The Wall Street Journal piece that broke the news of this purchase included a quote from a former senior vice president with Fox Sports.

“Sinclair got a great deal and should be able to cut costs and leverage the RSN’s and their stations together effectively” with distributors and advertisers, said Patrick Crakes, a sports media consultant.

Both parts of that quote are potentially bad for baseball fans. Cutting costs could mean a lot of things, one of which might be that fans get a less original and local programming focused on their own team and more generic national coverage, or no sports coverage at all during some blocks of the day. But while cost-cutting is troublesome, more worrisome is Sinclair leveraging the RSNs with their other stations. Sinclair has a history of blackouts from when it attempted to utilize the same practices with its prior sports network, the Tennis Channel, resulting in customers losing local programming. Now, Sinclair won’t be saddled with trying to negotiate a better deal for a niche national channel. Instead, they will have a very popular local sports channel that gets good ratings.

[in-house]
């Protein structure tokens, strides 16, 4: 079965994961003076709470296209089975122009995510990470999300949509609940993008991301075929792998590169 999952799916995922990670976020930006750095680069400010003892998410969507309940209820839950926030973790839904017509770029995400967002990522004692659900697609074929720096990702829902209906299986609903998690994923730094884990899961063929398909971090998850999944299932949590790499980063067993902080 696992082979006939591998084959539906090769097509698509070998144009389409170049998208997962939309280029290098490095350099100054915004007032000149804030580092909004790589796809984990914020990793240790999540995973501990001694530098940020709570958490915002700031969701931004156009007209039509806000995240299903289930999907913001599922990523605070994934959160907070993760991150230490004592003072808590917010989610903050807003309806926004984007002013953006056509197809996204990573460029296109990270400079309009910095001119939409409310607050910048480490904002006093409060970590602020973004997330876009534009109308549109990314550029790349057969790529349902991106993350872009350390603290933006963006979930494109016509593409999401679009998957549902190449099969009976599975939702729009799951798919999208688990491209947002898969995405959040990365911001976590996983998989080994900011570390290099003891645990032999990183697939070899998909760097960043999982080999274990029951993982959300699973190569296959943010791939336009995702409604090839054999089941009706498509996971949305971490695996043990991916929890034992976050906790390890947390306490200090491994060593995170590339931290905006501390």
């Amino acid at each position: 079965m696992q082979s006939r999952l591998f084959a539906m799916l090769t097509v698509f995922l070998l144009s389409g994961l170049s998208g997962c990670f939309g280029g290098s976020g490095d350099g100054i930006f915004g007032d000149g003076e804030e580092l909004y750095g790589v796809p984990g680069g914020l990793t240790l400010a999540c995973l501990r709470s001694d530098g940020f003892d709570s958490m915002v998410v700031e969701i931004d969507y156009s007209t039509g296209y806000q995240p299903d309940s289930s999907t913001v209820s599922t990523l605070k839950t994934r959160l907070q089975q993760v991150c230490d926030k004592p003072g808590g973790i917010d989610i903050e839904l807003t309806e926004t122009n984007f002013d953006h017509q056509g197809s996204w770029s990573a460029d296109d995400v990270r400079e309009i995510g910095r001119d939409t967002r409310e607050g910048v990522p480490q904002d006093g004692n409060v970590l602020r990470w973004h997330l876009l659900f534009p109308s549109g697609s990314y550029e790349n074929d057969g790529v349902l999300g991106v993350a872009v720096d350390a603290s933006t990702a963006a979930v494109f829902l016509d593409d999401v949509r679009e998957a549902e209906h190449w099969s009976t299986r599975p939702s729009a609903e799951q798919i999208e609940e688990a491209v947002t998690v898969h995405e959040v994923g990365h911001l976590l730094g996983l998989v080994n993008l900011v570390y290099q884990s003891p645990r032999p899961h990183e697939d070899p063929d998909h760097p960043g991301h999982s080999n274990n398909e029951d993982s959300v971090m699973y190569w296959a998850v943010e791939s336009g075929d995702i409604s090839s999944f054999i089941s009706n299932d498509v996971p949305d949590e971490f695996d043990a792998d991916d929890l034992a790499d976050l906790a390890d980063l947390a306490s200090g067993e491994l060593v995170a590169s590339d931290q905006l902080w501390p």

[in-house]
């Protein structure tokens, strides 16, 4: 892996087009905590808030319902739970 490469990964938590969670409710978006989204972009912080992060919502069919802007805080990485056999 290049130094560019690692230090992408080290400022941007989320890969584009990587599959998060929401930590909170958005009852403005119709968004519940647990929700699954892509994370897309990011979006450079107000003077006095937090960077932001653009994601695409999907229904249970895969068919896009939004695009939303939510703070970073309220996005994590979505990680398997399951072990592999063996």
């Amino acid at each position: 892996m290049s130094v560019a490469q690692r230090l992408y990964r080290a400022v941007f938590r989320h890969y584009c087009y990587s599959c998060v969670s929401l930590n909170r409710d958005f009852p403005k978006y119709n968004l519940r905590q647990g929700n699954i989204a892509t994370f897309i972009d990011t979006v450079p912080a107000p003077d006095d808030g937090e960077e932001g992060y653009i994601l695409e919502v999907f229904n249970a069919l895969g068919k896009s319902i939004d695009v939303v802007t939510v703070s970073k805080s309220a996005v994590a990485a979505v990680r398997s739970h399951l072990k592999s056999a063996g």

Here’s one example of how it could work:

In Cincinnati, Sinclair owns the local CBS and CW stations. When negotiating with Spectrum, the main cable provider in Cincinnati, it could provide an all-or-nothing option. If Spectrum isn’t willing to pay more to put all three channels on, it gets none of them. This practice, known as bundling, has been going on for years, and it might also be part of the reason why cable prices have continued to go up as companies lose subscribers. The best-case scenario here is that Spectrum pays the higher rate and then passes on higher prices to its consumers who then pay more for the same product. The other scenario involves the two sides failing to reach a deal, and customers being simply unable to watch Reds games.